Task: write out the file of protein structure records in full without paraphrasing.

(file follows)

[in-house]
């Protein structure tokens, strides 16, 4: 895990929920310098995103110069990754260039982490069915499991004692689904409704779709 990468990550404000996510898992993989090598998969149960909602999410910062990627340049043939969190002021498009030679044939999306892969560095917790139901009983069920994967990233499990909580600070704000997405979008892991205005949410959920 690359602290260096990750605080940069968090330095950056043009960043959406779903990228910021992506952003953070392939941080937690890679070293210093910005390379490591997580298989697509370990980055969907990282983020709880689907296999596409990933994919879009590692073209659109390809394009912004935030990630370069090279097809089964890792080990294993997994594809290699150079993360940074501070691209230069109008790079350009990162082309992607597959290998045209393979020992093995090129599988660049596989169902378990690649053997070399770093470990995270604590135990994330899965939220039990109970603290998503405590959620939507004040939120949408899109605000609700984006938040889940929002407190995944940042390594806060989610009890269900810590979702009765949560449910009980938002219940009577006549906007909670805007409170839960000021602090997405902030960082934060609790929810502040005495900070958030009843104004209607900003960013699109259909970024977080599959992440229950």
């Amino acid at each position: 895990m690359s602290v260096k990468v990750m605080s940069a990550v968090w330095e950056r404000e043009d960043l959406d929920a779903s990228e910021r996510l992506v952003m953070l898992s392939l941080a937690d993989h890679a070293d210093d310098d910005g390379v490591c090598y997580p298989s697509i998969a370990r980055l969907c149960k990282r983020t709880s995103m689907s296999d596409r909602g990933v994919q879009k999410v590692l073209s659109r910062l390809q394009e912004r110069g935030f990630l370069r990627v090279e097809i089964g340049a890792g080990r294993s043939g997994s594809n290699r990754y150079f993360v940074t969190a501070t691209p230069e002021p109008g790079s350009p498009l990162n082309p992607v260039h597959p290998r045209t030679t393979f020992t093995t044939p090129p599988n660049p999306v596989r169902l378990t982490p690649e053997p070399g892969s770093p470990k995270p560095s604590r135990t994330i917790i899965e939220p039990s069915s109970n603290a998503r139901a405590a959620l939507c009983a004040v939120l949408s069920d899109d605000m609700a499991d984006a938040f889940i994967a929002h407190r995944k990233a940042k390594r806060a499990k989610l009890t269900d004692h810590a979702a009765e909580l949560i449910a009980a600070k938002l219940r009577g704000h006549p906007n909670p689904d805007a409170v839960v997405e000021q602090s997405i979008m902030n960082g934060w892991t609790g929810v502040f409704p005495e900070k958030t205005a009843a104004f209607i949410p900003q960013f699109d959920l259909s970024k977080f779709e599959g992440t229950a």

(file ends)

[in-house]
């Protein structure tokens, strides 16, 4: 895990929920310098995103110069990754260039982490069915499991004692689904409704779709 990468990550404000996510898992993989090598998969149960909602999410910062990627340049043939969190002021498009030679044939999306892969560095917790139901009983069920994967990233499990909580600070704000997405979008892991205005949410959920 690359602290260096990750605080940069968090330095950056043009960043959406779903990228910021992506952003953070392939941080937690890679070293210093910005390379490591997580298989697509370990980055969907990282983020709880689907296999596409990933994919879009590692073209659109390809394009912004935030990630370069090279097809089964890792080990294993997994594809290699150079993360940074501070691209230069109008790079350009990162082309992607597959290998045209393979020992093995090129599988660049596989169902378990690649053997070399770093470990995270604590135990994330899965939220039990109970603290998503405590959620939507004040939120949408899109605000609700984006938040889940929002407190995944940042390594806060989610009890269900810590979702009765949560449910009980938002219940009577006549906007909670805007409170839960000021602090997405902030960082934060609790929810502040005495900070958030009843104004209607900003960013699109259909970024977080599959992440229950």
């Amino acid at each position: 895990m690359s602290v260096k990468v990750m605080s940069a990550v968090w330095e950056r404000e043009d960043l959406d929920a779903s990228e910021r996510l992506v952003m953070l898992s392939l941080a937690d993989h890679a070293d210093d310098d910005g390379v490591c090598y997580p298989s697509i998969a370990r980055l969907c149960k990282r983020t709880s995103m689907s296999d596409r909602g990933v994919q879009k999410v590692l073209s659109r910062l390809q394009e912004r110069g935030f990630l370069r990627v090279e097809i089964g340049a890792g080990r294993s043939g997994s594809n290699r990754y150079f993360v940074t969190a501070t691209p230069e002021p109008g790079s350009p498009l990162n082309p992607v260039h597959p290998r045209t030679t393979f020992t093995t044939p090129p599988n660049p999306v596989r169902l378990t982490p690649e053997p070399g892969s770093p470990k995270p560095s604590r135990t994330i917790i899965e939220p039990s069915s109970n603290a998503r139901a405590a959620l939507c009983a004040v939120l949408s069920d899109d605000m609700a499991d984006a938040f889940i994967a929002h407190r995944k990233a940042k390594r806060a499990k989610l009890t269900d004692h810590a979702a009765e909580l949560i449910a009980a600070k938002l219940r009577g704000h006549p906007n909670p689904d805007a409170v839960v997405e000021q602090s997405i979008m902030n960082g934060w892991t609790g929810v502040f409704p005495e900070k958030t205005a009843a104004f209607i949410p900003q960013f699109d959920l259909s970024k977080f779709e599959g992440t229950a």